Our concern is not with democracy as such but with the rule of law, although in Aristotle’s conception they go hand-in-hand. The rule of law is preferable to the rule of any individual, Aristotle said. This means the law is a more just and impartial way of regulating society than relying on the arbitrary decisions of a single individual or group of people. It reflects Aristotle’s belief that a just society is one where power is distributed equally and is regulated by a set of fair and impartial laws. From Aristotle, we can take these ingredients of the rule of law: The rule of law is grounded in the equality of individuals as members of the community. It requires that society be regulated not by individuals or groups of individuals but by fair and impartial laws which reflect the principle that no one has an entitlement to exercise power over another. Of necessity, some one or more must be selected to exercise authority but those allowed to govern do so only as guardians and ministers of the law.

New Zealand’s rule-of-law heritage came to us from England through the treaty, as Dame Sian noted. Magna Carta was seminal, but it and other attempts to bring the King under the control of the people were short-lived, until the Glorious Revolution of 1688-1689, so-called because James II was deposed and the monarchy made subservient to Parliament, it is said without a drop of blood being spilled (hence the revolution was glorious). The principle of rule by the people’s chosen representatives replaced rule by an individual whose entitlement to rule derived from his ancestry. Writing at that time, in Book II of his Two Treatises of Government, John Locke produced the philosophical justification for rejecting monarchical rule and substituting the community’s ability to authorise some of their members to exercise governmental authority.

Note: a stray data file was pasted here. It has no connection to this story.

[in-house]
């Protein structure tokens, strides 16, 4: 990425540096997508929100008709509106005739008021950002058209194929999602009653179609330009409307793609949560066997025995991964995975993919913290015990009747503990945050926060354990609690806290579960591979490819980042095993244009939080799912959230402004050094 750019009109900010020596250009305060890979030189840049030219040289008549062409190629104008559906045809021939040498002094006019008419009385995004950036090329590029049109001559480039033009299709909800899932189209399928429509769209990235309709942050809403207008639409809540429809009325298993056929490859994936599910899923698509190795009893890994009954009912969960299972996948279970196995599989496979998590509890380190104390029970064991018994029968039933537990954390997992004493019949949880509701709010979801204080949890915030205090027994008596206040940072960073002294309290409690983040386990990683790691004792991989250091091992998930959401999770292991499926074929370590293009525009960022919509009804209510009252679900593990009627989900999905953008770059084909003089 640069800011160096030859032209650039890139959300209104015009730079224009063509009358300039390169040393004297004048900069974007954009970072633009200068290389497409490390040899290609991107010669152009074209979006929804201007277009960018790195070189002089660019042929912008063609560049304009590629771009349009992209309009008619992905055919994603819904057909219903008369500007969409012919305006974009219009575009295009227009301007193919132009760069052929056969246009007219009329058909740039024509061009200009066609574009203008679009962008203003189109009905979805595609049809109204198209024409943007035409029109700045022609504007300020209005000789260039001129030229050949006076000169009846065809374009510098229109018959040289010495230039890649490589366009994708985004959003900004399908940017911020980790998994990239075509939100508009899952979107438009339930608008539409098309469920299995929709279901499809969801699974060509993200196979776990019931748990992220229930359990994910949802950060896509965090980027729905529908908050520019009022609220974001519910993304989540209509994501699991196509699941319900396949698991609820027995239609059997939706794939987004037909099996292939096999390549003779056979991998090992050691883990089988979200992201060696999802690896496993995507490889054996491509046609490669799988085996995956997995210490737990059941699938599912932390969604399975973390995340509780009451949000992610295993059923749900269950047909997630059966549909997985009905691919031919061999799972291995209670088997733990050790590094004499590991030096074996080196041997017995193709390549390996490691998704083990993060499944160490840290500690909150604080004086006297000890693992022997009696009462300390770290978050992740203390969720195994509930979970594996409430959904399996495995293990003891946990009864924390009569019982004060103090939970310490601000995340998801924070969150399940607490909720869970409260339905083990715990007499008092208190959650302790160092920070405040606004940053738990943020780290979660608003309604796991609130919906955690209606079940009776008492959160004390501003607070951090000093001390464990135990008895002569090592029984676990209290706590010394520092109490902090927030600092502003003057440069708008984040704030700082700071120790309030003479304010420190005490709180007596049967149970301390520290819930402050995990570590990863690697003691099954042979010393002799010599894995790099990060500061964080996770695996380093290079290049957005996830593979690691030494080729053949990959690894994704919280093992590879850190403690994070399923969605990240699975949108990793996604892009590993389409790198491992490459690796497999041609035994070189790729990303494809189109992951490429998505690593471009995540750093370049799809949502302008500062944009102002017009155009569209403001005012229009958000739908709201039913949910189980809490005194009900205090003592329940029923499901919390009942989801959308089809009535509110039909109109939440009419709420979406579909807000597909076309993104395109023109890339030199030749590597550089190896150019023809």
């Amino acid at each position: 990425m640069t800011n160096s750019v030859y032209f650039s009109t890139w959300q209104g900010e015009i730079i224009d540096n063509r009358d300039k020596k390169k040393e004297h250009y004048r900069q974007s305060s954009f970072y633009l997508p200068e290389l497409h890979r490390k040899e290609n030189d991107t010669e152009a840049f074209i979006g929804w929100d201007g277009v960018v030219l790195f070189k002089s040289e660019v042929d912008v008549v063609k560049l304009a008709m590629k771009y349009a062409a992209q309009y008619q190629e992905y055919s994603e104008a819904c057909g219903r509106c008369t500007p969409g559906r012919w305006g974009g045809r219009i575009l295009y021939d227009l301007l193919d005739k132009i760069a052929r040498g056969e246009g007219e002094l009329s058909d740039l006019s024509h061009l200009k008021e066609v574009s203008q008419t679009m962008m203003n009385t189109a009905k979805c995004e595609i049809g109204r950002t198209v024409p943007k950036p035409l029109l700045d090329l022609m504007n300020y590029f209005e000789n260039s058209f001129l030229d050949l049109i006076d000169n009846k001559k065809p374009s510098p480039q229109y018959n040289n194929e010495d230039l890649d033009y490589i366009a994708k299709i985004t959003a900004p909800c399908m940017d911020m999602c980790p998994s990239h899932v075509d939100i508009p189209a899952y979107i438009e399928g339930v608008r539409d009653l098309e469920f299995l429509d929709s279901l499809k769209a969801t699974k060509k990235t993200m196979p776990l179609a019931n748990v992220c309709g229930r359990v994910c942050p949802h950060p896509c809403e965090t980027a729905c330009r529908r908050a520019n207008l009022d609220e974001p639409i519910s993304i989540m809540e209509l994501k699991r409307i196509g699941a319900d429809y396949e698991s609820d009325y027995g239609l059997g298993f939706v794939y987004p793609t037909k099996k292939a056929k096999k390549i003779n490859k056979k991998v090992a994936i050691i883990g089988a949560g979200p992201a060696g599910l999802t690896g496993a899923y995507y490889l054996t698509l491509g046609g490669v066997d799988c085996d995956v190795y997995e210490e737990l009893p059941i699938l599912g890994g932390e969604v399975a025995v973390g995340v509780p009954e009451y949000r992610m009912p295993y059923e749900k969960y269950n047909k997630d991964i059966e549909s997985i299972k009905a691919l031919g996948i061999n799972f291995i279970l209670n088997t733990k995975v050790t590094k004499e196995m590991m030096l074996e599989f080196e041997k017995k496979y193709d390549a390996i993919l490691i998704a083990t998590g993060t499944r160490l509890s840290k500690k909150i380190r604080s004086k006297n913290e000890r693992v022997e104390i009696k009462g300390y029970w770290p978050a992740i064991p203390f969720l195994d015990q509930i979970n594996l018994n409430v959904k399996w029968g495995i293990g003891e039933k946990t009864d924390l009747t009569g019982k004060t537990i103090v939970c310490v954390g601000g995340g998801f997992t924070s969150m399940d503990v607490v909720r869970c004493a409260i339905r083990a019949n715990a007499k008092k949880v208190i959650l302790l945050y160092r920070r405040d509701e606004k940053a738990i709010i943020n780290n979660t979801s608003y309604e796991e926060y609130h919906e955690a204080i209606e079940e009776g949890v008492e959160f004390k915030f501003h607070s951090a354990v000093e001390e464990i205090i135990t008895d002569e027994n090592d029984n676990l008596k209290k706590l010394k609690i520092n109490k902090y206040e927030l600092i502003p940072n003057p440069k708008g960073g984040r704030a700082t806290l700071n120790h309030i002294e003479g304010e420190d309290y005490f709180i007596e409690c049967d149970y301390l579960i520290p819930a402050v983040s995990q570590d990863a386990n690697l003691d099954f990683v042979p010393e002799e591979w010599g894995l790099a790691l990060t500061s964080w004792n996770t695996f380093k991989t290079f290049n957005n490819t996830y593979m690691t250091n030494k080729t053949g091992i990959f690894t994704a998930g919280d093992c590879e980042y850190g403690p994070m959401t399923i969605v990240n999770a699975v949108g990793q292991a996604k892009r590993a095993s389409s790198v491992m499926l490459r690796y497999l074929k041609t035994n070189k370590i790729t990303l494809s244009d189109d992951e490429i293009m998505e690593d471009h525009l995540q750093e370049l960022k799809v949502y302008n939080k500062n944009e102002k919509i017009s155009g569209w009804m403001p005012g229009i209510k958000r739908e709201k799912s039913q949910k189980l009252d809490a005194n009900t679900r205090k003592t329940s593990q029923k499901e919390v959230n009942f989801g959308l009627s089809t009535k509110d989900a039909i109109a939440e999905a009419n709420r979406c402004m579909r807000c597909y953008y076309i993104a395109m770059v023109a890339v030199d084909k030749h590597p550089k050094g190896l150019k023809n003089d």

Locke built upon the foundations laid by Aristotle, relying on “the state all men are naturally in … a state of perfect freedom to order their actions, and dispose of their possessions and persons, as they think fit, within the bounds of the law of nature, without asking leave, or depending upon the will of any other man…. [And] A state also of equality wherein all the power and jurisdiction is reciprocal, no one having more than another”. The “bounds of the law of nature” which limit the state of perfect freedom require respect for the freedom of others. The state of nature has a law of nature to govern it, which obliges every one: and reason, which is that law, teaches all mankind, who will but consult it, that being all equal and independent, no one ought to harm another in his life, health, liberty, or possessions….

Later in Book II, he developed principles of politics grounded on freedom and equality of members of the community who would give up some of their rights by submitting to the determinations of the majority (Chapters VII and VIII). As he put it (§87):

And thus all private judgment of every particular member being excluded, the community comes to be umpire, by settled standing rules, indifferent, and the same to all parties; and by men having authority from the community, for the execution of those rules ….” These principles have been developed without changing them. In Locke’s day, “man” or “men” meant that literally, with rules even as to which men could qualify as men. Women were excluded. Slaves were excluded. The conception today is that all people are naturally free and equal.